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History of France

The overthrow of the French Aristocracy that changed the government of France. The first rumblings began in 1740 and was fueled by the success of the American Revolution. It finally ended with the establishment of the French Constitution in December of 1799.

23,004 Questions
History of France
French to English

What is the meaning of grand anse in french?

'une anse' is a bay at the seaside in French. 'Grand anse' or 'Grande Anse' are placenames meaning 'large bay' in French.

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History of France
French Revolution
Monarchy

How many sons did King Louis XVI have?

Two, the oldest died as a child of Tuberculosis and Louis XVII died at the age of 10 while in prison.

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History of France
France
French Revolution

What year did the French Revolution begin?

1789

Did you know:

Louis XVI was deposed in 1789.
In 1789 with the Storming of the Bastille.

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History of France
Louis Tomlinson

Who does Louis Thomlinson live with?

Louis Tomlinson*

Currently, Louis Tomlinson lives on his own, so do the rest of the boys of One Direction. Harry Styles moved out of their apartment into another one in a posh neighbourhood which cost over £500,000 so Louis and Eleanor Calder (Louis' girlfriend) can live together

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History of France
Century - 1700s
New France

What was the largest city in New France in the 1700s?

Quebec.

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History of France
Time

What time does midnight start?

Midnight is at 12:00 a.m

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History of France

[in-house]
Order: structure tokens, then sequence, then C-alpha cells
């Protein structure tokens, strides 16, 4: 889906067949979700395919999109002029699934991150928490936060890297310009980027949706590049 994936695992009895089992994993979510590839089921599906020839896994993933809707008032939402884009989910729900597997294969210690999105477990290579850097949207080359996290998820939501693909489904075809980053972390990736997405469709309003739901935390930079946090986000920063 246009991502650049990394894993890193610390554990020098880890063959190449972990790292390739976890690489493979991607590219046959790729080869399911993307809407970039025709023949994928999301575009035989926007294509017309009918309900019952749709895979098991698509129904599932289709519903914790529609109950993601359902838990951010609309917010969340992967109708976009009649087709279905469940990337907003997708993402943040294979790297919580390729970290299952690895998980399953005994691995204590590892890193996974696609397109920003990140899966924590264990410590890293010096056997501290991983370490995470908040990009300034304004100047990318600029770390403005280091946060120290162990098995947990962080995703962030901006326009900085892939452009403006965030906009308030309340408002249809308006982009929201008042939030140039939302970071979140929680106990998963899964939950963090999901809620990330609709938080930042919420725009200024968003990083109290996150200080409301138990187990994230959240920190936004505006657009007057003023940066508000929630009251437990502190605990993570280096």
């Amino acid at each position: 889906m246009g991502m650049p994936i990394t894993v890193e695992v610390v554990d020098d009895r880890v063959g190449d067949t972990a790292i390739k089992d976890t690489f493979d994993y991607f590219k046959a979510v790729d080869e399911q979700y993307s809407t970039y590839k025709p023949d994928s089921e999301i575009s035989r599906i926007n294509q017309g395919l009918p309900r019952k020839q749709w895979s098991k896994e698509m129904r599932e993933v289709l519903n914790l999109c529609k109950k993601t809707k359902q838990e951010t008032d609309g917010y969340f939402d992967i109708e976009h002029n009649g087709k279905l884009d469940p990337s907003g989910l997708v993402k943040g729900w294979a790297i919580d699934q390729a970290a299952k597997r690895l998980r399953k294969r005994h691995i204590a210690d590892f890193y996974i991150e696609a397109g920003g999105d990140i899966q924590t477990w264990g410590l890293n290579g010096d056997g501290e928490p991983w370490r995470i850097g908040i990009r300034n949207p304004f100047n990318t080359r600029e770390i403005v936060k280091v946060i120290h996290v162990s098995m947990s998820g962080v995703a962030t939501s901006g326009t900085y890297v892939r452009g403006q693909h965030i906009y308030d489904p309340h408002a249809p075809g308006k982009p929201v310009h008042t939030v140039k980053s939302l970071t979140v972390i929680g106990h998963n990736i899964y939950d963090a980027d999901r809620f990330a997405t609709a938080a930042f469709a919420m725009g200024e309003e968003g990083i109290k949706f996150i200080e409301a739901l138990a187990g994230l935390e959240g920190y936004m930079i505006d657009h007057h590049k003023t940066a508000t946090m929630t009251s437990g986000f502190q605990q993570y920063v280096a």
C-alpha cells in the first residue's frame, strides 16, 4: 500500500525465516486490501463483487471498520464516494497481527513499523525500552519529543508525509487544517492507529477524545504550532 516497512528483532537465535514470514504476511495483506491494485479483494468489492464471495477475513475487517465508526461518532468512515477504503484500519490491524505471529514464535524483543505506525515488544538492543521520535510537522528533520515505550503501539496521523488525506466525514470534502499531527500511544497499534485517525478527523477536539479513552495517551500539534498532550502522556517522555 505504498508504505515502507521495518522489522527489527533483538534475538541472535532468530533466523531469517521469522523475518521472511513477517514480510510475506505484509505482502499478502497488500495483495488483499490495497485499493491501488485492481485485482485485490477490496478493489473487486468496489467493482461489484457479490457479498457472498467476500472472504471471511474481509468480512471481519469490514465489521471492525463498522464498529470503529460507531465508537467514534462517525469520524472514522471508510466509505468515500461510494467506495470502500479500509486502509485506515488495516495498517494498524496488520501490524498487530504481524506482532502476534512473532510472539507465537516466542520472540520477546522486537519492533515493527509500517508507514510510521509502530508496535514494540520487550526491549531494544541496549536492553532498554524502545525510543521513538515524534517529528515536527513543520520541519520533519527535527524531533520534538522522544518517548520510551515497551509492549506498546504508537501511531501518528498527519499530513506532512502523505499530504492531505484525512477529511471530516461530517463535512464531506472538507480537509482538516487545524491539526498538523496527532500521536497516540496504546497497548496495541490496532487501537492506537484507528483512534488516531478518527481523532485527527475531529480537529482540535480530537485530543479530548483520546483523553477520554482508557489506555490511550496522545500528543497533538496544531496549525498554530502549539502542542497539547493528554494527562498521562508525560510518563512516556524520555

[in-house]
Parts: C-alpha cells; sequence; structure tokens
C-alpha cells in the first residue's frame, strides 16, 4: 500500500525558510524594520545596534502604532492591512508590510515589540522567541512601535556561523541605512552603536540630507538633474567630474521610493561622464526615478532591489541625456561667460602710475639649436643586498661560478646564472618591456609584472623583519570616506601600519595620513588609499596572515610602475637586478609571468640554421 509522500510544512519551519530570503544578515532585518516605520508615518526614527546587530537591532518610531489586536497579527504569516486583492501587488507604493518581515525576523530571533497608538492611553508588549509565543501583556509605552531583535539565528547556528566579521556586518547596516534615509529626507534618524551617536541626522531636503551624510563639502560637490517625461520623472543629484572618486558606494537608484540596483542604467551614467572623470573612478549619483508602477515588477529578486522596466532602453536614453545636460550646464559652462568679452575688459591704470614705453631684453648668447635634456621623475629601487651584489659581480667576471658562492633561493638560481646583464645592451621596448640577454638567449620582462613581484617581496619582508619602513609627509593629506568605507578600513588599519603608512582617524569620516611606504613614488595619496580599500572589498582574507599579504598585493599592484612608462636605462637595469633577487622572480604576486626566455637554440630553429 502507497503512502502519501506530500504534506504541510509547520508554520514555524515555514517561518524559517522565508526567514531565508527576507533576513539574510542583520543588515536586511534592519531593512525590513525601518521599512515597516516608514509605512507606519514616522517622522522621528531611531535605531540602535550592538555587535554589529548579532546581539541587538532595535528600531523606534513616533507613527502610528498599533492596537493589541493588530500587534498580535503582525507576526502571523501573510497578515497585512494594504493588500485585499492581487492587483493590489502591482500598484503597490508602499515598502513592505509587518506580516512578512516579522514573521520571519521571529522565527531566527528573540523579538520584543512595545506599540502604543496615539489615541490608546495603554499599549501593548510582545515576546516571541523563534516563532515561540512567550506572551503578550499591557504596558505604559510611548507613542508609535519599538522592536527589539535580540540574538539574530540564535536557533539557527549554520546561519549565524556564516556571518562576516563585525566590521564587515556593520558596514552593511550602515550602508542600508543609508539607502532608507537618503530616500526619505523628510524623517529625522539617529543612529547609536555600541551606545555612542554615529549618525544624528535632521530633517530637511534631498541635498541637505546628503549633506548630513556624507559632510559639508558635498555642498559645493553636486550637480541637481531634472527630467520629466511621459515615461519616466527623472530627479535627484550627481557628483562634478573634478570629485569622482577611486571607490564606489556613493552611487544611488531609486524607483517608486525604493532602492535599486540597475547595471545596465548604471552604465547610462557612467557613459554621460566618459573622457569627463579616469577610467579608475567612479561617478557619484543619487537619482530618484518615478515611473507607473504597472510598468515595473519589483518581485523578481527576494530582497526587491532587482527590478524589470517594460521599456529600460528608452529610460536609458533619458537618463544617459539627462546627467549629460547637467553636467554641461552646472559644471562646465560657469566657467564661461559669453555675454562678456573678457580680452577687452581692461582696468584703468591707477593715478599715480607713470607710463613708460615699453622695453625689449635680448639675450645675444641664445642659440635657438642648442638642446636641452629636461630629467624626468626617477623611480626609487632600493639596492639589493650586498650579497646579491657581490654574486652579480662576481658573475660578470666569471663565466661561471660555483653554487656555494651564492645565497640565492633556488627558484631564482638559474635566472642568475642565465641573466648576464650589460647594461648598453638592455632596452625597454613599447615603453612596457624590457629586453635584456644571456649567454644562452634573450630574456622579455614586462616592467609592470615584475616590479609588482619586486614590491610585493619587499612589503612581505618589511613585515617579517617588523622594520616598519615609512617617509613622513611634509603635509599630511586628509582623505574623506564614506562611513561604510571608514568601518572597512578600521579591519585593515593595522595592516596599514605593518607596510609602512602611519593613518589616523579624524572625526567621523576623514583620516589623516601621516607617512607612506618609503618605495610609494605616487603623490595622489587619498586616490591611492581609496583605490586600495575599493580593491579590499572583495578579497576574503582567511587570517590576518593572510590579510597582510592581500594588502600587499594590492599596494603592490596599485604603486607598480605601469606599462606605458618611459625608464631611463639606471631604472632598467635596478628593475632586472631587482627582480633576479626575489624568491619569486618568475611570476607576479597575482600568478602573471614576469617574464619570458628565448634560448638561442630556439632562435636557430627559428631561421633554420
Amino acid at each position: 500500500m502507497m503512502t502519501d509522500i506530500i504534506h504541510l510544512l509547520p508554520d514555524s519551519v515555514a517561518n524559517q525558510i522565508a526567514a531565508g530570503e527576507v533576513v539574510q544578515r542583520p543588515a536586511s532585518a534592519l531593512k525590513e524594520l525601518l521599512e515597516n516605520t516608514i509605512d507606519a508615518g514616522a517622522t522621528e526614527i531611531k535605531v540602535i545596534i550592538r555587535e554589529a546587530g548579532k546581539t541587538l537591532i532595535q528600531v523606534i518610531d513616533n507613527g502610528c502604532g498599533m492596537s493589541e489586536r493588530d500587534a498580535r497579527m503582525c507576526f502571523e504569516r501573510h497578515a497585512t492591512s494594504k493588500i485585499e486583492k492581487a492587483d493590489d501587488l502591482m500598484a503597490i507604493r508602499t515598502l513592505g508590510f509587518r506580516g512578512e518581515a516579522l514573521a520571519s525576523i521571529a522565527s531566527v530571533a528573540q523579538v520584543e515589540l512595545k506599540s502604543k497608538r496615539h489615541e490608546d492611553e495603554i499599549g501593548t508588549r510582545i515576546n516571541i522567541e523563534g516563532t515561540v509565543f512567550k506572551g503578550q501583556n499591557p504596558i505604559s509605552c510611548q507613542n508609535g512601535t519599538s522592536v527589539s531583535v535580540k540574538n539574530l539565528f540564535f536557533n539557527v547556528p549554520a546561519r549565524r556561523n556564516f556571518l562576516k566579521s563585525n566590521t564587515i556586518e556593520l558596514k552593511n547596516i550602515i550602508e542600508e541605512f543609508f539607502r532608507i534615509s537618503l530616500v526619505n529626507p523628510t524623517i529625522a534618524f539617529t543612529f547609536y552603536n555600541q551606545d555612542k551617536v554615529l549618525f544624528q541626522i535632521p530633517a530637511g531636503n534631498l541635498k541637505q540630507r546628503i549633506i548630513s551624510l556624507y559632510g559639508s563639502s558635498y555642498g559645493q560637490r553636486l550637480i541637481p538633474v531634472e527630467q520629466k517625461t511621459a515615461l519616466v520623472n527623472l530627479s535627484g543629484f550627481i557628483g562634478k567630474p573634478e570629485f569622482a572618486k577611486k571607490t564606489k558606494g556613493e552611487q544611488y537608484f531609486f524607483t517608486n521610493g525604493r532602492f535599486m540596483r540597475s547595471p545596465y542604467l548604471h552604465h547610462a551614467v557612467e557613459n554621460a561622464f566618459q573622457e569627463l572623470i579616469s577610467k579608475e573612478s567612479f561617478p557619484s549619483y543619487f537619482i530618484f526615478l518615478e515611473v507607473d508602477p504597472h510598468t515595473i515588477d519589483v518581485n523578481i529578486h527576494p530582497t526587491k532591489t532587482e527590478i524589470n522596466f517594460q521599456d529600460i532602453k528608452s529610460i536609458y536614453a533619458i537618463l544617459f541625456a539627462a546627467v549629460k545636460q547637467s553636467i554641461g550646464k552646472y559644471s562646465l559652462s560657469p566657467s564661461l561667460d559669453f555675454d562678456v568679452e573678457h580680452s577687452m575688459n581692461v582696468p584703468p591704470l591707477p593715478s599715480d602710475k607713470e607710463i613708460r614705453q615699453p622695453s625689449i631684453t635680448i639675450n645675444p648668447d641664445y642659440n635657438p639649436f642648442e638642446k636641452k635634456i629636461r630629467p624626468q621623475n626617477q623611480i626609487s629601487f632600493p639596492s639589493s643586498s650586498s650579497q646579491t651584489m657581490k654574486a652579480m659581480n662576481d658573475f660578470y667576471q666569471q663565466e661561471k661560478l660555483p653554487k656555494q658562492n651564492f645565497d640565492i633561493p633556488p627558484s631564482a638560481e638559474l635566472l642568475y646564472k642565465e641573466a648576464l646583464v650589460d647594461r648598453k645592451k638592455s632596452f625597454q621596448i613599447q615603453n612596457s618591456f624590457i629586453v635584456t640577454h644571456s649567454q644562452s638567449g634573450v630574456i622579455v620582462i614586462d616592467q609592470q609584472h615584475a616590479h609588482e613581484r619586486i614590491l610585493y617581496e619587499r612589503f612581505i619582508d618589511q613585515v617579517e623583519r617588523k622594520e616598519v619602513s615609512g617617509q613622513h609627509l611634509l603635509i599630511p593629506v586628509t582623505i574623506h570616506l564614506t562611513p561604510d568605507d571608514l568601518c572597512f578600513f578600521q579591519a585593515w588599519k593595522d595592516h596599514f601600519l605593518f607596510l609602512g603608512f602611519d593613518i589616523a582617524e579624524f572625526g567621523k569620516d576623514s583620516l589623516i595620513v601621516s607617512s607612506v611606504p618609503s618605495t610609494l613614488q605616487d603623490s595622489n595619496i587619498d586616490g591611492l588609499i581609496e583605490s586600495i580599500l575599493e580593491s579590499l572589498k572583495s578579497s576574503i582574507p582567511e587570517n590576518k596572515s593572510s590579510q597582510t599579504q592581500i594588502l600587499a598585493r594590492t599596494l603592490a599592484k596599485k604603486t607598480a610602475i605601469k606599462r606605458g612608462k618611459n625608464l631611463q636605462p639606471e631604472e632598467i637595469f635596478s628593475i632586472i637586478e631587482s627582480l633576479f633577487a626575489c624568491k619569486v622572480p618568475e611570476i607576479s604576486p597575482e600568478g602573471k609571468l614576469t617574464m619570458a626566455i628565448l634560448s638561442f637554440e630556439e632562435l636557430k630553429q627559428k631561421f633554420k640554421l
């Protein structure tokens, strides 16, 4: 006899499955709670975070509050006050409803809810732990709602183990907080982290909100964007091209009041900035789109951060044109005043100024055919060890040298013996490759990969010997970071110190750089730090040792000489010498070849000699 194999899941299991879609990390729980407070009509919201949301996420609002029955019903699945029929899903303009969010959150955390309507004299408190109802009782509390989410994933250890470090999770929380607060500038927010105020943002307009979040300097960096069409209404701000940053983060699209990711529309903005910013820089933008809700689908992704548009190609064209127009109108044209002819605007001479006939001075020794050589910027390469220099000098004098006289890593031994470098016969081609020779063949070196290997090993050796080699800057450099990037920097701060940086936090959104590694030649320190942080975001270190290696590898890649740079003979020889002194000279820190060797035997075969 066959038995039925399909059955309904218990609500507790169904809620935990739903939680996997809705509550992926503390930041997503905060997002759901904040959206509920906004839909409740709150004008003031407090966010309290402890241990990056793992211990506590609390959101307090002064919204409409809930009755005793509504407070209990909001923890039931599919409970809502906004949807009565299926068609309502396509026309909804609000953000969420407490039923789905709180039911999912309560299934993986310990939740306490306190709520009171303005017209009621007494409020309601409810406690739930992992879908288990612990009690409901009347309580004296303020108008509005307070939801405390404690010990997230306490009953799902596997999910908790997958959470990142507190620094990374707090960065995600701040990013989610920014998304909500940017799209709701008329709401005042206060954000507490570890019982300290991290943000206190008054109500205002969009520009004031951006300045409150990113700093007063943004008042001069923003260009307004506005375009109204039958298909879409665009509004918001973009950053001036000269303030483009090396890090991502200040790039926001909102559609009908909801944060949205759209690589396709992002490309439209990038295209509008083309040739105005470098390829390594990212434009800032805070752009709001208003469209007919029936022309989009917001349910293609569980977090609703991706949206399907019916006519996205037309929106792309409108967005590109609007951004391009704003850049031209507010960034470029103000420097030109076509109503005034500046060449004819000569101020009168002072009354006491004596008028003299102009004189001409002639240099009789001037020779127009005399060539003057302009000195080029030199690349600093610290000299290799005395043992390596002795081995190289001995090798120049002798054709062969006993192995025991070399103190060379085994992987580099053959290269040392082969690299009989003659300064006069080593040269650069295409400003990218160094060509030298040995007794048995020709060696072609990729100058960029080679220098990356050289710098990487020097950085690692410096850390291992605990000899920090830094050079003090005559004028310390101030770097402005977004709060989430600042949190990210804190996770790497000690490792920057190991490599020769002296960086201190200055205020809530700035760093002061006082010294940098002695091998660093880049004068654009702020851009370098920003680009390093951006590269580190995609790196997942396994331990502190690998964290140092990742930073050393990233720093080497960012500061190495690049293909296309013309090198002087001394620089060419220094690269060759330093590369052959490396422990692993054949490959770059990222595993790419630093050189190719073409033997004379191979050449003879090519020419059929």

Where did Joseph and Jacques Montgolfier live?

annonyo FRANCE

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Paris
History of France
Luxembourg

Why was Le Jardin du Luxembourg built?

The Le Jardin du Luxembourg was built by Marie de' Medici, the widow of King Henry IV and the regent of King Louis XIII. She decided to make an imitation of Palazzo Pitti, the palace where Marie was born (located in Florence, Italy).

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History of France
France

Who was France's president after Giscard D'Estaing?

François Mitterand took over from Valéry Giscard d'Estaing as French president in 1981.

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History of France
French Revolution

When did the guillotine stop been used and why?

1977, when the death penalty was abolished in line with all other civilised countries

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History of France
Joan of Arc

When did Joan of Arc win the war?

Joan of Arc did not win the Hundred Years Wars but turn the tide swiftly into favor of the french

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History of France
French Revolution

What did peasants eat during the French Revolution?

bread

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History of France
French Revolution

Why was King Louis XVI sent to prison?

To prevent him from interfering with the the French Revolution